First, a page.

The penalty of stoning does not appear in the Qur’an, but Umar, one of Muhammad’s early companions and the second caliph, or successor of Muhammad as leader of the Muslims, said that it was nevertheless the will of Allah.
“I am afraid,” he said, “that after a long time has passed, people may say, ‘We do not find the Verses of the Rajam (stoning to death) in the Holy Book,’ and consequently they may go astray by leaving an obligation that Allah has revealed.” Umar affirmed: “Lo! I confirm that the penalty of Rajam be inflicted on him who commits illegal sexual intercourse, if he is already married and the crime is proved by witnesses or pregnancy or confession.” And he added that Muhammad “carried out the penalty of Rajam, and so did we after him.”
Then Allah gives instructions for how to punish men who commit adultery or homosexual acts (v. 16).
The Tafsir Al-Jalalayn says that this verse refers to men who commit “a lewd act, adultery or homosexual intercourse.” They are to be punished “with insults and beatings with sandals; but if they repent, of this [lewd act], and make amends, through [good] action, then leave them be, and do not harm them.” However, it adds that this verse “is abrogated by the prescribed punishment if adultery is meant [by the lewd act],” that is, stoning. The Islamic jurist al-Shafi’i, it goes on, requires stoning of homosexuals also, but “according to him, the person who is the object of the [penetrative] act is not stoned, even if he be married; rather, he is flogged and banished.”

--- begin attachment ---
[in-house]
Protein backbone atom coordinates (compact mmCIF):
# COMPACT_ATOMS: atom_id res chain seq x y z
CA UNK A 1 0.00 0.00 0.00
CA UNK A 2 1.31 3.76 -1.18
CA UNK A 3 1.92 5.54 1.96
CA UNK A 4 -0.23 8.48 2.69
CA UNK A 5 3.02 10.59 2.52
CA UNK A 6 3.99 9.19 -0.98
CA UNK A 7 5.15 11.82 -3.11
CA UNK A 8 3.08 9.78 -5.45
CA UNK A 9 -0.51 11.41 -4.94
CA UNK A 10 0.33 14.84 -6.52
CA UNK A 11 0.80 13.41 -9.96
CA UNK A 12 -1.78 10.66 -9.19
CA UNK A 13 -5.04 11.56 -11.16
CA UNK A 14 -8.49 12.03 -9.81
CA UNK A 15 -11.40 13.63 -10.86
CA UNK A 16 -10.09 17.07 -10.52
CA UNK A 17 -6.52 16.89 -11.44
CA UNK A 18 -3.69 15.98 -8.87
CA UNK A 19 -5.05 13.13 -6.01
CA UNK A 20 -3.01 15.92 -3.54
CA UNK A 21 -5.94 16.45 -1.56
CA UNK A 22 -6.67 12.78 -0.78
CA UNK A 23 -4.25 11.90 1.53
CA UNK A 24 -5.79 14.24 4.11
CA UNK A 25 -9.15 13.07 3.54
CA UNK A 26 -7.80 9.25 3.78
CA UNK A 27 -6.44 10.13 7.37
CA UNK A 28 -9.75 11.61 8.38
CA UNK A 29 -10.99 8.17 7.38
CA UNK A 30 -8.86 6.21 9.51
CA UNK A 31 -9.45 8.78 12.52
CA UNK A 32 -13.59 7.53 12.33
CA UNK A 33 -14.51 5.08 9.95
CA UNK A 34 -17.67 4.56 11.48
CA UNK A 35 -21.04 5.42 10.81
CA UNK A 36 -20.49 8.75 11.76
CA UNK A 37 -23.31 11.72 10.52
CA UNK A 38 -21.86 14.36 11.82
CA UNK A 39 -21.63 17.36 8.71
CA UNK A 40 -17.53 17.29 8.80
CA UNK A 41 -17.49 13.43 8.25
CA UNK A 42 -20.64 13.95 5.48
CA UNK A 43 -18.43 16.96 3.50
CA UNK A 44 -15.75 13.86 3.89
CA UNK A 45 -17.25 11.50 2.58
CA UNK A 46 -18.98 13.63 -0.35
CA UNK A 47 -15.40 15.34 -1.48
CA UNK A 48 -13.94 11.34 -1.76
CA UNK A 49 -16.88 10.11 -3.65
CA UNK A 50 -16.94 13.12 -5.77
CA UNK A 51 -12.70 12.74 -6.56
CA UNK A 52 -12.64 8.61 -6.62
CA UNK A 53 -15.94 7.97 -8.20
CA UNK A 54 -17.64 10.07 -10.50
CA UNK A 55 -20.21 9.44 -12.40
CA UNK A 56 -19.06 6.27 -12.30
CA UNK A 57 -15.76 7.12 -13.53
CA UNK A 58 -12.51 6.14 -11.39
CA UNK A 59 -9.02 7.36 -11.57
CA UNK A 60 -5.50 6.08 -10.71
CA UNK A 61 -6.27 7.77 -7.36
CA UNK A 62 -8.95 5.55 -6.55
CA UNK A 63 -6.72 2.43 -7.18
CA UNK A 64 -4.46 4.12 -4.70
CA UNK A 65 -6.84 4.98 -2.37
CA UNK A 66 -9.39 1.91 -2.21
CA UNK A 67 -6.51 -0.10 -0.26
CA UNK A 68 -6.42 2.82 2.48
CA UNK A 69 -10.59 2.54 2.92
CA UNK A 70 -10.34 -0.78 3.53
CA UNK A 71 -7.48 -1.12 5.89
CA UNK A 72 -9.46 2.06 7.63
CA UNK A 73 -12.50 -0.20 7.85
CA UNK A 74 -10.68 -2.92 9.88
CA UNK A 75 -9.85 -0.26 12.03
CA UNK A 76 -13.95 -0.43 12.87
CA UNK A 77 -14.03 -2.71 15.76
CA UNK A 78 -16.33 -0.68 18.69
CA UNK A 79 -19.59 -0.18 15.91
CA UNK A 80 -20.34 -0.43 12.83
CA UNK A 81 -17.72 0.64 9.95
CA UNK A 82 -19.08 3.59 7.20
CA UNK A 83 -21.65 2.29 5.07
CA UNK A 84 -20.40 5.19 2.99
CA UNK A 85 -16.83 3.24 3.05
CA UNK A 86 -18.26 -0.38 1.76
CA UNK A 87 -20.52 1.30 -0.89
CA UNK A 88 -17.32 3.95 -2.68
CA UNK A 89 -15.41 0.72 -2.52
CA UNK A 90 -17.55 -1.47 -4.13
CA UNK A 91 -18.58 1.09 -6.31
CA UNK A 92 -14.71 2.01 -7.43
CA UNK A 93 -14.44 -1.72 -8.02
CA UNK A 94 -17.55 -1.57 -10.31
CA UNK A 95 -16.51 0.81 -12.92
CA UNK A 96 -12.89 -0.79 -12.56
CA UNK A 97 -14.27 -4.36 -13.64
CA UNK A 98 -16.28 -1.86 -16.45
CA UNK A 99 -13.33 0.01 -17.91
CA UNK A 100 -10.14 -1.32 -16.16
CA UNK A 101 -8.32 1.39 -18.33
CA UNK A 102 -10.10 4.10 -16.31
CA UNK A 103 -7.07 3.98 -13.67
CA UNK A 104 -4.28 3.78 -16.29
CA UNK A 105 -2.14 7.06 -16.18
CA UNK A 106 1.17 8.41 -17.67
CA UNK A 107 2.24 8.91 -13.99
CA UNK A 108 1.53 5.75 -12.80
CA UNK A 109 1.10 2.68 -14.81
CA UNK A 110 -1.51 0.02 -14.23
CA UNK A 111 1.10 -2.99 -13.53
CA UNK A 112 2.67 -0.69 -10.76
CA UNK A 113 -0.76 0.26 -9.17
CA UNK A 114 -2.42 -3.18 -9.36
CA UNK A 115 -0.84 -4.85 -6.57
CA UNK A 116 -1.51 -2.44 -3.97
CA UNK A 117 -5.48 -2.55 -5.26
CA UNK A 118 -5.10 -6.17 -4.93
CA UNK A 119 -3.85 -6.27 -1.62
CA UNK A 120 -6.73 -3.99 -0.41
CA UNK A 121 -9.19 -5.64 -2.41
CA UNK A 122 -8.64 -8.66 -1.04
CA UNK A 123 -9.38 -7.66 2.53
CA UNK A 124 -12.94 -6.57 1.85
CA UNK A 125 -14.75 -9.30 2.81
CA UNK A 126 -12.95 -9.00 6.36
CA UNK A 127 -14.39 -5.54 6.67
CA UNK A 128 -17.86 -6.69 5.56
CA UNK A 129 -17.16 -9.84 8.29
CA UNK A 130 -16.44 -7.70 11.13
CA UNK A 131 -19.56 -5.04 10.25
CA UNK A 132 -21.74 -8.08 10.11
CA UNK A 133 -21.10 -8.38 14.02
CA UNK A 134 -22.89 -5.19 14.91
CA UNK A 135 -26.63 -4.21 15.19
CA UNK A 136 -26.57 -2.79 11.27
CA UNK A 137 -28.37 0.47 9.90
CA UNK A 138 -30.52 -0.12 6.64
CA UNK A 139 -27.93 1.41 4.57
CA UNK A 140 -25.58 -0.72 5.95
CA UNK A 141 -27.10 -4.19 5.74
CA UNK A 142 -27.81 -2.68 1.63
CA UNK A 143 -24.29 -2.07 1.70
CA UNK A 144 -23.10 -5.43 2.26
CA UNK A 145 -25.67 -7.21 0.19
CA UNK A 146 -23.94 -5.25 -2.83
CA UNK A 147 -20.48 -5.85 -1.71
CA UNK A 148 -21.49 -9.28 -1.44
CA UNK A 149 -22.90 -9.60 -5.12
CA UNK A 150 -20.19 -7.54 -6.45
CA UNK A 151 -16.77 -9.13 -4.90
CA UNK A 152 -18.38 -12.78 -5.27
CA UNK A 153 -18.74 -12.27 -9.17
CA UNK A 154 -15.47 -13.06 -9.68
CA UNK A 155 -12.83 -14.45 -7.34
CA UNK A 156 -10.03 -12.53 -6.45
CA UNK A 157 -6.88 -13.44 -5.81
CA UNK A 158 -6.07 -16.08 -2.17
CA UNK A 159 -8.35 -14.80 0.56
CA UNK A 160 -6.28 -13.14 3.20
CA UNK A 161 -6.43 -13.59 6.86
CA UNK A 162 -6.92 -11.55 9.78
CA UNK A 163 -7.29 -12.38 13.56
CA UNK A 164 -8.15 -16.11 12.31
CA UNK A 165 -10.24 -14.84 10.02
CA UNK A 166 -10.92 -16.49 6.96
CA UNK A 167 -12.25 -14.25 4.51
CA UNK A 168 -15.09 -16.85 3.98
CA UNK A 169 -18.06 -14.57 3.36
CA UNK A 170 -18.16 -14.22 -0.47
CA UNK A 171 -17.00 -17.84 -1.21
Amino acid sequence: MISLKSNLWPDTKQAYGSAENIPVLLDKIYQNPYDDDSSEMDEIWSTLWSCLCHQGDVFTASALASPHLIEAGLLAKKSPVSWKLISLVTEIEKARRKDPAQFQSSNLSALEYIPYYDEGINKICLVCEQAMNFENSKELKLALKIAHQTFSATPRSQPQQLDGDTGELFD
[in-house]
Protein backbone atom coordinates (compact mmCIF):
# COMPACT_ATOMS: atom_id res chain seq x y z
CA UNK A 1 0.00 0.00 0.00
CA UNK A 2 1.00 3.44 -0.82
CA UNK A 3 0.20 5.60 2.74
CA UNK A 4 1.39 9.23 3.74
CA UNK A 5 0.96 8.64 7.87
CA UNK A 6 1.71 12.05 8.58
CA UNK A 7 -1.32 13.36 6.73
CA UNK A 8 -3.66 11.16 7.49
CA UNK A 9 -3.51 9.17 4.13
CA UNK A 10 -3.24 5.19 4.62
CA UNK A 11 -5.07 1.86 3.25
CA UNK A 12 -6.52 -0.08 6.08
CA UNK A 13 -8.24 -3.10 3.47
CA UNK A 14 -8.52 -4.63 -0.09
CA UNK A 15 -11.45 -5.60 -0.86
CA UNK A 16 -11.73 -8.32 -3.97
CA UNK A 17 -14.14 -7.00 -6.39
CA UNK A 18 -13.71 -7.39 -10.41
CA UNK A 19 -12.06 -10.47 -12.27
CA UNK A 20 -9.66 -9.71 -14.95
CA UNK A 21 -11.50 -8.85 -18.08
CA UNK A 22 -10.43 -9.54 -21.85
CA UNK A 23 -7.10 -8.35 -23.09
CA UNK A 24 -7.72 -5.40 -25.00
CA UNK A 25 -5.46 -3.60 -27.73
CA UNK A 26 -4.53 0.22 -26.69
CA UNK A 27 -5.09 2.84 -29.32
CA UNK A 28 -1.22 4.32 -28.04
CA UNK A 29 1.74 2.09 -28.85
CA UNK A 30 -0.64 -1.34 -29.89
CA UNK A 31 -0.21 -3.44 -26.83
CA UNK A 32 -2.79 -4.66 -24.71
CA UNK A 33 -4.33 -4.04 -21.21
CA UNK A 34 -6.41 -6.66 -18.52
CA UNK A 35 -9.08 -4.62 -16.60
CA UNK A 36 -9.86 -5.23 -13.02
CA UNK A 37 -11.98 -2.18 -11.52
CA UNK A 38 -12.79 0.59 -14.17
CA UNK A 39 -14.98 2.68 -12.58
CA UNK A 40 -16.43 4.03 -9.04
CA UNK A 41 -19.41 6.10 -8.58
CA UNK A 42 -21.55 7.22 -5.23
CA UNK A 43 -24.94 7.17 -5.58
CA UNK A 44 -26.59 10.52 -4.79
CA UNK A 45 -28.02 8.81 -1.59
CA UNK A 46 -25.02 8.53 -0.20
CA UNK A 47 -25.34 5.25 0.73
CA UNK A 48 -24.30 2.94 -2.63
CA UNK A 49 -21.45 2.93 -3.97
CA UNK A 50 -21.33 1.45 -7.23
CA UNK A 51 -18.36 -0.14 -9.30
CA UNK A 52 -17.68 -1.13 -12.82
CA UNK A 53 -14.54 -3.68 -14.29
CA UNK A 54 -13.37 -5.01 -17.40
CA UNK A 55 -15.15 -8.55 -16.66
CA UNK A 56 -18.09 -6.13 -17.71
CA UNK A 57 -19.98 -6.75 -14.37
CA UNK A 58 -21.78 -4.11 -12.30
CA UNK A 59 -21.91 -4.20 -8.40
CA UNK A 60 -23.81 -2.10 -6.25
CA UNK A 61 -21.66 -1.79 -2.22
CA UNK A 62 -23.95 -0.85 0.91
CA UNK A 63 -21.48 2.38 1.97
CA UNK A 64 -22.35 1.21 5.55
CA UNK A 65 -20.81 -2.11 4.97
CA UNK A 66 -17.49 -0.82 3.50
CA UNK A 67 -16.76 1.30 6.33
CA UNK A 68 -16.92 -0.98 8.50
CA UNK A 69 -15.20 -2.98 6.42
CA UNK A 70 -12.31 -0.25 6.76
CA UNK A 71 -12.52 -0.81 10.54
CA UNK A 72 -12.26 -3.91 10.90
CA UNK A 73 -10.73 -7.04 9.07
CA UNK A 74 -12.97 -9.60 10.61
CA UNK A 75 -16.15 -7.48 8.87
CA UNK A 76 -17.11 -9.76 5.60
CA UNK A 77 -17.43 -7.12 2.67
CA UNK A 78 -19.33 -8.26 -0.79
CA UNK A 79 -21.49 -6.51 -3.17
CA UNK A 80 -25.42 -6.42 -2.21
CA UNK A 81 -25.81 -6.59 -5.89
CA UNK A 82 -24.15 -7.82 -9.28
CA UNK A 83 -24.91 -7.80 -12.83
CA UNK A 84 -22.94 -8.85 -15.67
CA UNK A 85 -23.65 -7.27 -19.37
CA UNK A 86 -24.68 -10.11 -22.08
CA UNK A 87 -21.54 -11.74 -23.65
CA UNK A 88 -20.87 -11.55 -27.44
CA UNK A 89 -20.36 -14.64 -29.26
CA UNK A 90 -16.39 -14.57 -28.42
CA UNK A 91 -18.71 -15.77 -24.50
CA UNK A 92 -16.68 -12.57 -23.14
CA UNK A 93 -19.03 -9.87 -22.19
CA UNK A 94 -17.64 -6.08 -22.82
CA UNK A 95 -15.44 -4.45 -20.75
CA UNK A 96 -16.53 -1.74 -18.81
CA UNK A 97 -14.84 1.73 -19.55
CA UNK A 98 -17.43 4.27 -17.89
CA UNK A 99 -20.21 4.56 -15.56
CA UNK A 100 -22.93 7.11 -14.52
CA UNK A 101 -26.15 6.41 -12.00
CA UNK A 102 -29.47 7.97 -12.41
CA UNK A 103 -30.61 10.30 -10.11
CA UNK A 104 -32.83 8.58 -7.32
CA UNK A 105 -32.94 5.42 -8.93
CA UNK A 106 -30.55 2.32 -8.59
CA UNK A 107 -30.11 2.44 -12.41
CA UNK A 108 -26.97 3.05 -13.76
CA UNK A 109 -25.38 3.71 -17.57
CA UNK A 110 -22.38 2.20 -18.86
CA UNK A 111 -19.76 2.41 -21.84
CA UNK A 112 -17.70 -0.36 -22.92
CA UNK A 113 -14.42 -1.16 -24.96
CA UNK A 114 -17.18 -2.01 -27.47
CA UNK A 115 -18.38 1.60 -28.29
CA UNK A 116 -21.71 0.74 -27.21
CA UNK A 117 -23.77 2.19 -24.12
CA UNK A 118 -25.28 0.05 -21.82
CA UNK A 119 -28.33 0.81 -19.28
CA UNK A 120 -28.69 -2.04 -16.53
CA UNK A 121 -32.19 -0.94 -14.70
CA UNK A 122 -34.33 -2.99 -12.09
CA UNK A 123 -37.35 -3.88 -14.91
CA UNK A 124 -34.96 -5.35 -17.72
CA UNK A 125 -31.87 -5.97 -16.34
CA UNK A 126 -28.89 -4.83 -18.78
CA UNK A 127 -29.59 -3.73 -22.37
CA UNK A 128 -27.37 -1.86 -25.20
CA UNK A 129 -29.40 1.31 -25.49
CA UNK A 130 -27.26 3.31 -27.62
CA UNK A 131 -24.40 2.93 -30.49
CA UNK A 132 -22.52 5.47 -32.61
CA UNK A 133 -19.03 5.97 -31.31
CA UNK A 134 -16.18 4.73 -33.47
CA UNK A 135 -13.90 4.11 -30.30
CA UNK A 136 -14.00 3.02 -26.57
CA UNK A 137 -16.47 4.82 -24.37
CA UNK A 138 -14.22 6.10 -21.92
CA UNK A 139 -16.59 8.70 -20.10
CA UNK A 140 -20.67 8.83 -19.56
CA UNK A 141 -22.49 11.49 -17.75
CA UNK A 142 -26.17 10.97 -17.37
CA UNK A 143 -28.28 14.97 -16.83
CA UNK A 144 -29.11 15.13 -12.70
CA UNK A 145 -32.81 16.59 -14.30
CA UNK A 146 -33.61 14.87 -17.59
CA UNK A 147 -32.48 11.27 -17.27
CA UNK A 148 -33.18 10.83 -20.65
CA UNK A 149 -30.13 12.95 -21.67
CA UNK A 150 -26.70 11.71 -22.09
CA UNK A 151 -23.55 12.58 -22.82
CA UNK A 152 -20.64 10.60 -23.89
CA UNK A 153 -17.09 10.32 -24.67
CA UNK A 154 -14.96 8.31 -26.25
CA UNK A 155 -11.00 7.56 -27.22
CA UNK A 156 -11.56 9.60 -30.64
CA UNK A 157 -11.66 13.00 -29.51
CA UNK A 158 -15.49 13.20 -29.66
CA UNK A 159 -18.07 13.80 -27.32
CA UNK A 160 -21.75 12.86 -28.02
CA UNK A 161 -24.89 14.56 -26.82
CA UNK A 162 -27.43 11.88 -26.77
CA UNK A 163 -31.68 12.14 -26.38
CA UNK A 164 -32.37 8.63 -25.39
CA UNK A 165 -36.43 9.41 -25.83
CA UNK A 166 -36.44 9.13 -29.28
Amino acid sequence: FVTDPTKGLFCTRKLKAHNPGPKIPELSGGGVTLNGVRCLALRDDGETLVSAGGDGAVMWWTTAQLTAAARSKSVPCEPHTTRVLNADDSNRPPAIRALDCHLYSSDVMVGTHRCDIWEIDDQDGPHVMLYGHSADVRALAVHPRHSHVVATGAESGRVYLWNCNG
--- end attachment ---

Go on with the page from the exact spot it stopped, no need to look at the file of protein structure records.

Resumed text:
After that come various regulations for marriage and the treatment of women. Allah continues in vv. 17-18 the call to repentance he began in v. 16 by warning that he will only accept repentance from those who sinned out of ignorance, and will not look kindly upon deathbed changes of heart. Then he forbids the inheriting of women against their will (v. 19), and enjoins men not to treat them harshly in order to get them to forfeit part or all of their dowry — “unless they be guilty of flagrant lewdness.” Aisha, Muhammad’s favorite wife, recounts according to Mishkat al-Masabih that Muhammad said: “The best of you is he who is best towards his wife, and I am the best towards my wives.”
Allah then continue with these exhortations toward just treatment (vv. 20-21), telling men that if they have decided to “exchange one wife for another,” they must not take back the dowry they have given to the wife who is to be discarded. He prohibits marriage with various women who are related by blood or marriage (vv. 22-25).
Allah refers to “foster mothers,” or more literally “mothers who suckled you,” as being among those with whom marriage is forbidden (v. 23). Men and women who are not related are forbidden by Islamic law to be alone together, but a man and a woman who are forbidden to marry each other — i.e., who are related in some way — can be alone together.